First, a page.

As the holy grail of soccer – the Fifa world cup – draws even closer many people are positing that the tournament will unite the racially divided citizens of the republic. Perhaps the month long spectacle will prove many sceptics wrong and leave the mass singing from the same page of national identity. But the rugby and cricket world cups of 1995 and 2003 respectively have demonstrated that even influential and well followed sporting codes can only do so much in the grander scheme of construction of a solid national identity especially for a nation as polarized and complex as our own.
What constitutes national identity in post 1994 South Africa and how that identity is arrived at must be answered clearly? A country like the United State of America’s national identity may be summed up as the attainment of the American Dream, which entails things such as the ‘pursuit’ of freedom and self enrichment amongst many others. Beyond the weak idea of a ‘Rainbow Nation’ what can be said to be the national identity of the country? As it is many people can not, whether by choice or otherwise, sing the whole National Anthem, let alone understand what it means. One of the ingredients of a reputable national identity is a national anthem. The debate about whether or not the National Anthem – Nkosi Sikelela i Afrika – should be changed has been circumvented for the greater reconciliatory good. But at what cost? When the anthem was written it was meant to be a temporary political measure to appease the negotiated settlement that led to the 1994 general elections. The opening stanza of the anthem has a heavy Africanist tone – not that such a tone is a crime. In fact, it is understandable why it would have such an Africanist flavour because when the song was adopted by the ANC the winds of African nationalism were weeping strongly across Africa. In truth little is clearly said about South Africa in the whole anthem except for the latter part. If a new anthem was to be written, it would have to be historically consistent and be futuristic in its disposition because we do not want to be changing anthems everytime a different political party assumes office.
The commemoration\celebration of national epochs must also be scrutinized in order to dispel any ambiguity that may occur if clarity is not sought and effected. In April, which is regarded as Freedom Month, the country will commemorate\celebrate 16 years of constitutional democracy and it was in the same month a hundred years ago that Transvaal, Orange Free State, Natal and the Cape Colony became known as the Union of South Africa, hence the Union Buildings in Pretoria\Tshwane. Are the previously oppressed expected to find significance in centenary of the Union, bearing in mind that they were second class citizens for 84 of the 100 years? The blacks (Africans, Indians and coloured) may argue that the forging of the Union in 1910 was an illegitimate political act and does not deserve official recognition. But since President J.G Zuma made mention of the commemoration of it in his State of the Nation address, does it mean that is shall receive official recognition and if so, is it appropriate conduct on the part of the presidency? The 16th of December is another ‘headache’ as far as national commemoration\celebration is concerned. To date the day, which in democratic South Africa is known as Day of Reconciliation, was previously known as follows: Dingane’s Day, Day of the Covenant and Day of the Vow and all of this was in the 20th century. The Zulus, who went to battle with the Afrikaner led by King Dingane see the day in their own way and the Afrikaner view as a day on which they defeated, albeit temporarily, the Zulus. So whose meaning should take centre stage? A reconciliation, perhaps? In the townships the day has a totally different meaning which includes heavy drinking especially from many youths.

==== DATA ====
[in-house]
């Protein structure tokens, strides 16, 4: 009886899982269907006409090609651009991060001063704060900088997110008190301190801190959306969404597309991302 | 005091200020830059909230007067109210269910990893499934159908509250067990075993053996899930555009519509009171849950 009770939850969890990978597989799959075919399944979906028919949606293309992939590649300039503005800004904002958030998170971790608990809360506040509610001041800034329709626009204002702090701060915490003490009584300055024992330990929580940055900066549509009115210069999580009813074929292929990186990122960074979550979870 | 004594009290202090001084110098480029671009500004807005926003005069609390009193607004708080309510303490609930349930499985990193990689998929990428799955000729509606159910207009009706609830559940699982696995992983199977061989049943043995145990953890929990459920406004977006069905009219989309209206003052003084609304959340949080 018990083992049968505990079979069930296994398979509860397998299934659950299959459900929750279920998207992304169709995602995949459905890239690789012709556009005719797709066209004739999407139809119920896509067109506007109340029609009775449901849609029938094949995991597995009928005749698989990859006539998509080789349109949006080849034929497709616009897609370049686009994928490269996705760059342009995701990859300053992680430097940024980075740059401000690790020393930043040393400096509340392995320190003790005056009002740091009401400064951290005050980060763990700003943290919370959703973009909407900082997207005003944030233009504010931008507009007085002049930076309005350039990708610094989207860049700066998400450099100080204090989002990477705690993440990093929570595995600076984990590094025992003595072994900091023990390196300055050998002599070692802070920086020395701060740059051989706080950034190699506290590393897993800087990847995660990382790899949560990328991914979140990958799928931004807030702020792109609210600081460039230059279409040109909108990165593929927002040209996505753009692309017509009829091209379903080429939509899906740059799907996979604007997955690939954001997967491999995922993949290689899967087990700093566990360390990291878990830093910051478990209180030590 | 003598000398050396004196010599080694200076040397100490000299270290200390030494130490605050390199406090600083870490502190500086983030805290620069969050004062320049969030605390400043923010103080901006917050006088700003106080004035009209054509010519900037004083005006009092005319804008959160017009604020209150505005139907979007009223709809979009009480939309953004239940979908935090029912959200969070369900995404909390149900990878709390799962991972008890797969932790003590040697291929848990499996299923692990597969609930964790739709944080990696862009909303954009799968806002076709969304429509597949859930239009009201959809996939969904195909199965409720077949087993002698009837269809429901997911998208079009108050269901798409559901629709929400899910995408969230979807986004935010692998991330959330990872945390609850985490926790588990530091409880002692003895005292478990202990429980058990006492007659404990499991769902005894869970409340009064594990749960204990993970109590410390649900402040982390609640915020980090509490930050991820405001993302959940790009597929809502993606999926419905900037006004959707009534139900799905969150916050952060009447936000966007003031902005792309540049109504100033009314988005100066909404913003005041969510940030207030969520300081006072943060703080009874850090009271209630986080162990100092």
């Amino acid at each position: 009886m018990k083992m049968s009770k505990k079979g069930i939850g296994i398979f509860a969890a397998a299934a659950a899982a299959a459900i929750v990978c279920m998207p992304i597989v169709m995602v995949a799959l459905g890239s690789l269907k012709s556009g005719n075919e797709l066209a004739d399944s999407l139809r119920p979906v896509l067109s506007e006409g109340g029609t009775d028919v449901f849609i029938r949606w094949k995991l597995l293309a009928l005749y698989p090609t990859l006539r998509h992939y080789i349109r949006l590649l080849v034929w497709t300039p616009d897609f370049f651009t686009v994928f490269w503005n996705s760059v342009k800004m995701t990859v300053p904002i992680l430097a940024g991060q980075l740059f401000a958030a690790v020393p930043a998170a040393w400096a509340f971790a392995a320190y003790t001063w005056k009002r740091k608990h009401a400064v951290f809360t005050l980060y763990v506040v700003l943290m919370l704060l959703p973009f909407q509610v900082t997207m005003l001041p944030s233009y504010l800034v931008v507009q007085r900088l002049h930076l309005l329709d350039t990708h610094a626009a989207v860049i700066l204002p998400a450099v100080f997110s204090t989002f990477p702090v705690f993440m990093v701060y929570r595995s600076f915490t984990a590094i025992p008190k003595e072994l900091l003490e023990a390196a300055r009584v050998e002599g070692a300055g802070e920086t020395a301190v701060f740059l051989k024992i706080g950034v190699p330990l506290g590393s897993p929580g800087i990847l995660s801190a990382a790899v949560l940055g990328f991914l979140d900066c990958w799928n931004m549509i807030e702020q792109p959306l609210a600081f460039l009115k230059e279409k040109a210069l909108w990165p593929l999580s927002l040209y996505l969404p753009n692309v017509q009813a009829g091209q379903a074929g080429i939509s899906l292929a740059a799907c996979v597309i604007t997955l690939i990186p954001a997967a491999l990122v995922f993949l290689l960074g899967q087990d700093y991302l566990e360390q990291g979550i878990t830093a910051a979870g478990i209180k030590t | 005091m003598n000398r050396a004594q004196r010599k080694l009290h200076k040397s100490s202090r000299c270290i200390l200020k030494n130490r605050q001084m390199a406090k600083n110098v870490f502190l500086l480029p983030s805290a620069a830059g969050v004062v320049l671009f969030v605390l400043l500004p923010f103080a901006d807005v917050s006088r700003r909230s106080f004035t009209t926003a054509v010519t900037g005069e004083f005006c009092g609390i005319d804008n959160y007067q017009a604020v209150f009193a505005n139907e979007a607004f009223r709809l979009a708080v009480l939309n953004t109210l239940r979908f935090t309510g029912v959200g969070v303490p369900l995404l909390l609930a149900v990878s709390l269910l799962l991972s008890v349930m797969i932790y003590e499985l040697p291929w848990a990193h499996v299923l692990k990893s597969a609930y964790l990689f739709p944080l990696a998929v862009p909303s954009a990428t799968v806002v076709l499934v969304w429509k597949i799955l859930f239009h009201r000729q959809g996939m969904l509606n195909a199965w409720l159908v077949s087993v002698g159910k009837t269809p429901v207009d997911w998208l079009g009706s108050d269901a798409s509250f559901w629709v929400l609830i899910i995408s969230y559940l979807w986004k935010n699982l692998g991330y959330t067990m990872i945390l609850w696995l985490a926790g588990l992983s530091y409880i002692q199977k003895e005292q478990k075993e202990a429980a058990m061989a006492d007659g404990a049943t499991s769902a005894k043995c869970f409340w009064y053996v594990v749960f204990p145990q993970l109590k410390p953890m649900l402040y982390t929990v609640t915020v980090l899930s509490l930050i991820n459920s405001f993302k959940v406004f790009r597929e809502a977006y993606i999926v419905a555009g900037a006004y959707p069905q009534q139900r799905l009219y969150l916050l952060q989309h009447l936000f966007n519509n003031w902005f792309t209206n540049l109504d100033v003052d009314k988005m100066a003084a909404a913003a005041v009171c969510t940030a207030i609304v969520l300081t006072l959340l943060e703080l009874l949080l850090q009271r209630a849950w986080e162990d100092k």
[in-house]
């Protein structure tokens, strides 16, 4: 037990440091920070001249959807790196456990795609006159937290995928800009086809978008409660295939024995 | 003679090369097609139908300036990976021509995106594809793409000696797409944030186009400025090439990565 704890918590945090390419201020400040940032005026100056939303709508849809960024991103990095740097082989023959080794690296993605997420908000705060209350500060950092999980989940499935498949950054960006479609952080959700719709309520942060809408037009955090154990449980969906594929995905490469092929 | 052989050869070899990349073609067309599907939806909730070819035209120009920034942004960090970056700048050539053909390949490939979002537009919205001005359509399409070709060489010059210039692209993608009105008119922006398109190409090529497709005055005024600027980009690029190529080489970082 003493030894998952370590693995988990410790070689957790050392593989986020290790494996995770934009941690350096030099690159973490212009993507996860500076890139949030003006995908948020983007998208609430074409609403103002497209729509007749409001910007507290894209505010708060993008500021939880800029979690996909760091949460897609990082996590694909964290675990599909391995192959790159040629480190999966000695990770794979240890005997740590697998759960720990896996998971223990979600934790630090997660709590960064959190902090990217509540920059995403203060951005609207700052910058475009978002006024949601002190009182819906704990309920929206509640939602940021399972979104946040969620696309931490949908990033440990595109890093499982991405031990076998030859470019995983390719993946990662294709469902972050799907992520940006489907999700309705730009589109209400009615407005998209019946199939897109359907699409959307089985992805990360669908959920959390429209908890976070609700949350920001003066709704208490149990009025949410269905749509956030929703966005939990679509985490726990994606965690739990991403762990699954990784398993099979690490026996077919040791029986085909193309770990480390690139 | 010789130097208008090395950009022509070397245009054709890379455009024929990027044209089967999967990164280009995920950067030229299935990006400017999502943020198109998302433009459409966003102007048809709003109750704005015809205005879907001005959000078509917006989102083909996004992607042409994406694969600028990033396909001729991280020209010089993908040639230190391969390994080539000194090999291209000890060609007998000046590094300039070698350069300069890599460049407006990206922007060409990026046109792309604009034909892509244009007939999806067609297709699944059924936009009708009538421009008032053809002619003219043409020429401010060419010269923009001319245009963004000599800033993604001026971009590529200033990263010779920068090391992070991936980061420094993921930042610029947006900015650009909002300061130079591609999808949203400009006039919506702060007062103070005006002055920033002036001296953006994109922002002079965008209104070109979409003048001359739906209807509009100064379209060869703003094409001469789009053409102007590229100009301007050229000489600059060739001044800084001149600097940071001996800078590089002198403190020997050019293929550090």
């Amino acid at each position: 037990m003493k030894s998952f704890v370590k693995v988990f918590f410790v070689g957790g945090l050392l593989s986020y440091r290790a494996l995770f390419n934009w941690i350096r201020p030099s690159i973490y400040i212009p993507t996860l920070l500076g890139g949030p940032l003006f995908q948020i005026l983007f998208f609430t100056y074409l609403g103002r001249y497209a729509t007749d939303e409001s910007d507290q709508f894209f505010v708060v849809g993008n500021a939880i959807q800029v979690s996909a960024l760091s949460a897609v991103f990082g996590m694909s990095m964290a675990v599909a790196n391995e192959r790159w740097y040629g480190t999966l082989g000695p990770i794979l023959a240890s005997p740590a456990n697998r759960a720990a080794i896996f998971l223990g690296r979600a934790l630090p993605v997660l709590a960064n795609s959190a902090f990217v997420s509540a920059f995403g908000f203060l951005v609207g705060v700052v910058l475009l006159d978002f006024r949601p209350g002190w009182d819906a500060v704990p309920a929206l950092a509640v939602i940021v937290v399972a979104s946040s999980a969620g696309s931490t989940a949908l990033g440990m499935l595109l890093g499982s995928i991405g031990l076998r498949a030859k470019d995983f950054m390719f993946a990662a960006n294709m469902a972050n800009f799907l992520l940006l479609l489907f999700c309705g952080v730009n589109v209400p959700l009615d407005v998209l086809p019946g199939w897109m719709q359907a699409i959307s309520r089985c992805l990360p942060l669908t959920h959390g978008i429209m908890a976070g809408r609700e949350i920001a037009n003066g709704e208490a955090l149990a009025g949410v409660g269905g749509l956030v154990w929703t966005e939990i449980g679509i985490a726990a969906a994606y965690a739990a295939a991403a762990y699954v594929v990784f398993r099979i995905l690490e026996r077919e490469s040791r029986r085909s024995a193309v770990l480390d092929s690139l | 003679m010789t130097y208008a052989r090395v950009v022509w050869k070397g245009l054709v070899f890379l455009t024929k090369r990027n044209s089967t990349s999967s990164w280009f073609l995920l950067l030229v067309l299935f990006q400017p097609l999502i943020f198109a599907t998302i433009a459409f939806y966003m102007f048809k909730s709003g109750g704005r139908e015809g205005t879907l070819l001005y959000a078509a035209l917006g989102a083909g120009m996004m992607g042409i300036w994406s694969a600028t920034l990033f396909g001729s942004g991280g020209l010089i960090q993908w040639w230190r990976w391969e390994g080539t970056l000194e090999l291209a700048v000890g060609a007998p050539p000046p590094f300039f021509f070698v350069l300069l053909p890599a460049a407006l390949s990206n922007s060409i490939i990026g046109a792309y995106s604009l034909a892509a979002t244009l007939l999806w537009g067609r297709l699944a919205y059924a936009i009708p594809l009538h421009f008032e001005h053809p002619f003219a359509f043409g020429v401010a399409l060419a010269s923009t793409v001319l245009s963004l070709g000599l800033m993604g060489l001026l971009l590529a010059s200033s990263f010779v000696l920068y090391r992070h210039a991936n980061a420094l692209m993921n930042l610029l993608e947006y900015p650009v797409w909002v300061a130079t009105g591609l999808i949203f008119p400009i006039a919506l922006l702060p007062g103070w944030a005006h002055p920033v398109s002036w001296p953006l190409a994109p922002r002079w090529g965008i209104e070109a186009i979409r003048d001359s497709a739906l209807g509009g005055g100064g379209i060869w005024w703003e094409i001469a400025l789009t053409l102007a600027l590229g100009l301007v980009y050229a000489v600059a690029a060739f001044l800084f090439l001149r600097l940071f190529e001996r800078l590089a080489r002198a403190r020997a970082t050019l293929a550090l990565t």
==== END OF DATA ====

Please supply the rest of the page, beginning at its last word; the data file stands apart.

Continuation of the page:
A further case of mismanagement of an effort at creating a national identity has to be the hijacking of September 24,Heritage Day, and it being subsequently branded ‘national braai’ by regressive citizens, particularly whites in partnership with many corporations of commerce. Why did they have to have their ‘braai day’ on an already designated national holiday, if it’s an attempt at ridiculing and disregarding any bona fide act of national cohesion? Heritage Day offers us an opportunity to learn more about the various cultures that make up the face of South Africa and it gives a greater spotlight on cultures that are largely not well represented such as the Khoi, San and the Tshonga. Braai meat isn’t unique to South Africa and if it is part of some people’s cultures in South Africa, it should be under that particular culture’s umbrella and not try to over shadow Heritage Day.
The street names and monuments that are constructed must say something about the country’s people as a whole. How we arrive at the names and designs of the monuments must be subject to thoroughly thought out ways that are not in conflict with the laws of the land. The ‘Rainbow National’ ideals must be given clarity if they are to continue saying something about South Africans and the economic aspect of the nation must transform in order for a more representative identity to take root because if that is left unattended to then we will never have national cohesion beyond the pretence of sporting events that last a month or two after the event has taken place.